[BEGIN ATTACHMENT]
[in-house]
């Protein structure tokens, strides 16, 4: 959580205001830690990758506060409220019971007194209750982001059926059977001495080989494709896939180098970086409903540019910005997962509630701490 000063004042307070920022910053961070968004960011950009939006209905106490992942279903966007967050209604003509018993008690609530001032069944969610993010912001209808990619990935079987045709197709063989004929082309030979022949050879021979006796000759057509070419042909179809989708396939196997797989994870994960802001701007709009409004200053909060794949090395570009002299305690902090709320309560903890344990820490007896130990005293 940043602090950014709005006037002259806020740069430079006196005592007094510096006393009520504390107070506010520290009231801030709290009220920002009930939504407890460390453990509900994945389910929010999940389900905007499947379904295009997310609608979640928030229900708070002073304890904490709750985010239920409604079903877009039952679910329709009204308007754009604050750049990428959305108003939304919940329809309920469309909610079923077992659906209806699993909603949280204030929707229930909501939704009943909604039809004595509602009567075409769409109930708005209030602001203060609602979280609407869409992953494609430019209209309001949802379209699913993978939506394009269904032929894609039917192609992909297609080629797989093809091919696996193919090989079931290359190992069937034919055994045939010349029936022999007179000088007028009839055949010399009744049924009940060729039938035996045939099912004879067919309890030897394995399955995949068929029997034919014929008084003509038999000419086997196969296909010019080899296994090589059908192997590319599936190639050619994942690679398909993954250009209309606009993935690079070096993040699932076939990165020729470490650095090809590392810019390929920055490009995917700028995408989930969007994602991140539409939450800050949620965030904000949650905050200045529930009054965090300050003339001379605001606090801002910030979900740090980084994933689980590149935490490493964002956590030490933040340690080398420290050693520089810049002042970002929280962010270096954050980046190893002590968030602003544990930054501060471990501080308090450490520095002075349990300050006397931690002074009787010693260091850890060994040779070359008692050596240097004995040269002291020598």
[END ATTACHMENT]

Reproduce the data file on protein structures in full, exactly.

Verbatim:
[in-house]
């Protein structure tokens, strides 16, 4: 959580205001830690990758506060409220019971007194209750982001059926059977001495080989494709896939180098970086409903540019910005997962509630701490 000063004042307070920022910053961070968004960011950009939006209905106490992942279903966007967050209604003509018993008690609530001032069944969610993010912001209808990619990935079987045709197709063989004929082309030979022949050879021979006796000759057509070419042909179809989708396939196997797989994870994960802001701007709009409004200053909060794949090395570009002299305690902090709320309560903890344990820490007896130990005293 940043602090950014709005006037002259806020740069430079006196005592007094510096006393009520504390107070506010520290009231801030709290009220920002009930939504407890460390453990509900994945389910929010999940389900905007499947379904295009997310609608979640928030229900708070002073304890904490709750985010239920409604079903877009039952679910329709009204308007754009604050750049990428959305108003939304919940329809309920469309909610079923077992659906209806699993909603949280204030929707229930909501939704009943909604039809004595509602009567075409769409109930708005209030602001203060609602979280609407869409992953494609430019209209309001949802379209699913993978939506394009269904032929894609039917192609992909297609080629797989093809091919696996193919090989079931290359190992069937034919055994045939010349029936022999007179000088007028009839055949010399009744049924009940060729039938035996045939099912004879067919309890030897394995399955995949068929029997034919014929008084003509038999000419086997196969296909010019080899296994090589059908192997590319599936190639050619994942690679398909993954250009209309606009993935690079070096993040699932076939990165020729470490650095090809590392810019390929920055490009995917700028995408989930969007994602991140539409939450800050949620965030904000949650905050200045529930009054965090300050003339001379605001606090801002910030979900740090980084994933689980590149935490490493964002956590030490933040340690080398420290050693520089810049002042970002929280962010270096954050980046190893002590968030602003544990930054501060471990501080308090450490520095002075349990300050006397931690002074009787010693260091850890060994040779070359008692050596240097004995040269002291020598």